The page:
With a community of academics, political groups, environmental organizations, local residents and First Nation communities vocalizing their opposition to the project, Enbridge is looking elsewhere for an export escape route for tar sands crude.
 
DeSmog’s Ben Jervey reported this summer on an Enbridge application to revise old plans to construct the Trailbreaker, a pipeline designed to deliver tar sands oil to the Atlantic coast. The project would reverse the flow of two aging light crude pipelines in order to direct dilbit through Ontario and Quebec, along the shores of New England, and out to the coast of Portland, Maine. 
 
Fri, 2012-06-22 09:34Ben Jervey
Ben Jervey's picture

Trailbreaker Lives: How Plans to Bring Tar Sands Crude to the East Coast are "Going in Reverse"

With efforts to pump tar sands crude south and west coming up against fierce resistance, Canada’s oil industry is making a quiet attempt at an end run to the east.

The industry is growing increasingly desperate to find a coastal port to export tar sands bitumen, especially now that the highly publicized and hotly contested Keystone XL pipeline is stalled, at least temporarily, and the proposed Northern Gateway pipeline project that would move tar sands crude across British Columbia to terminals on Canada’s west coast is running into equally tough opposition.

And by all indications, as laid out in a new report, Going in Reverse: The Tar Sands Threat to Central Canada and New England, by 19 advocacy groups including the Natural Resources Defense Council, Conservation Law Foundation, Greenpeace Canada, the National Wildlife Federation, and 350.org, Enbridge is taking the lead in finding that new outlet.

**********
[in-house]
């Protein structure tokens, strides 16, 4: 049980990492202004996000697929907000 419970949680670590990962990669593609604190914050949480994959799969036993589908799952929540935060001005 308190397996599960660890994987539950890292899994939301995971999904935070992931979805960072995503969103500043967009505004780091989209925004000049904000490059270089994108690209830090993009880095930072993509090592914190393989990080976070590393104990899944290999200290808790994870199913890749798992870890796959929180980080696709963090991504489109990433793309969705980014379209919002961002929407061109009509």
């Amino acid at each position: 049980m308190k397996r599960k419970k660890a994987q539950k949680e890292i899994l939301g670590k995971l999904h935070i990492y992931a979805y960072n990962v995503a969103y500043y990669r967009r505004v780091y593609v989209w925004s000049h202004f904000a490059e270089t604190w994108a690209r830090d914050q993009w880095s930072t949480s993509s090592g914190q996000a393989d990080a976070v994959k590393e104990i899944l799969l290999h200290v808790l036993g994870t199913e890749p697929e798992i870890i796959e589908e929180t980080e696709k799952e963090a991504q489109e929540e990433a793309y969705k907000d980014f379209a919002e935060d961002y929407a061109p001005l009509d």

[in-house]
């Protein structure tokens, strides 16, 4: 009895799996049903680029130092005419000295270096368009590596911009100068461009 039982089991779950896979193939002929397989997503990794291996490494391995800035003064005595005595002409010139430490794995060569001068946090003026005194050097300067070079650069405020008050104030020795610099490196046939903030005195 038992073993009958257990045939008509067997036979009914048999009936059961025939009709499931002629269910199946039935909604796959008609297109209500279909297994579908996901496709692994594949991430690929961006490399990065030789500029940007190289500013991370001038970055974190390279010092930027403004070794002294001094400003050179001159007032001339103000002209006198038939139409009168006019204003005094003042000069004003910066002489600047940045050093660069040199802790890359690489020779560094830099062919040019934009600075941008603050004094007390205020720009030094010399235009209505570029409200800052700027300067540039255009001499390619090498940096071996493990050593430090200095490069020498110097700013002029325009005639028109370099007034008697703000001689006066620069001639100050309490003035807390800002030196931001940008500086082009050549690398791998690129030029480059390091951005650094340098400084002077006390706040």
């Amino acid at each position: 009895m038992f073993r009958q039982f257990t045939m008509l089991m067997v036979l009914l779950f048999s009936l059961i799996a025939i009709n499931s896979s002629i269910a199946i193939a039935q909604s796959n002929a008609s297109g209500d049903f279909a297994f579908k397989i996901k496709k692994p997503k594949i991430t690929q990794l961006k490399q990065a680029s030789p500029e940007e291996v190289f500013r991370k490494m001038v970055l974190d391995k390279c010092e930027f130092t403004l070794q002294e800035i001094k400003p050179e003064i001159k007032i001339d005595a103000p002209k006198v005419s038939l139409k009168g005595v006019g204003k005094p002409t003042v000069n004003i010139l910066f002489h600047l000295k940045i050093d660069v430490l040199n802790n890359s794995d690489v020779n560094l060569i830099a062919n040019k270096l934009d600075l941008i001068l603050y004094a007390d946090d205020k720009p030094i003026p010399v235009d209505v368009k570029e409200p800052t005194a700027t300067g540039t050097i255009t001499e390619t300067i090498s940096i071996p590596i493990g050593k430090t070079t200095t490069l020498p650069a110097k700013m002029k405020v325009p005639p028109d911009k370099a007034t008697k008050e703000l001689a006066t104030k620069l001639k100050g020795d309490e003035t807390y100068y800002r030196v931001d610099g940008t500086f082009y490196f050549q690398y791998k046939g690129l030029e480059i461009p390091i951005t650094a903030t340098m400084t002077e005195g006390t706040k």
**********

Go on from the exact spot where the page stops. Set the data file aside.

The company is resuscitating an old industry plan to link the pipeline system in the American Midwest to a coastal terminal in Portland, Maine, traveling through Ontario and Quebec, and then across northern New England. When first proposed in 2008, this project was called Trailbreaker, but Enbridge appears to be avoiding any mention of the former proposal, which spurred quick and firm resistance.

Wed, 2011-01-26 10:15Farron Cousins
Farron Cousins's picture

Maine Governor Paul LePage To Roll Back Environmental Protections

Paul LePage, the freshly inaugurated Republican governor of Maine who once said that he’d like to tell President Obama to “go to Hell” and recently told the NAACP to “kiss my butt”, has announced that he will be rolling back dozens of environmental protections in Maine to create a more “business-friendly” atmosphere. The governor’s office will be changing a minimum of 36 environmental laws in the upcoming months, with the possibility of more protections being scaled back as time goes on.

According to the Portland Press Herald, some of the proposed regulations include:
- Zoning 10 million acres of northern Maine for development.
- Repealing laws that require manufacturers to take back recyclable goods for disposal.
- Reversing a ban on the use of a chemical linked to cancer in children’s products.
- Making Maine’s environmental laws conform to less stringent federal standards. - Requiring a cost-benefit analysis for all rulemakings.
- Relaxing air emissions removal standards, especially for smaller projects.
- Replacing the BEP with a system of administrative judges who would hear appeals of state Department of Environmental Protection staff decisions.
- Allowing vertical building additions on sand dunes whether or not the entire building is on posts.

Subscribe to Maine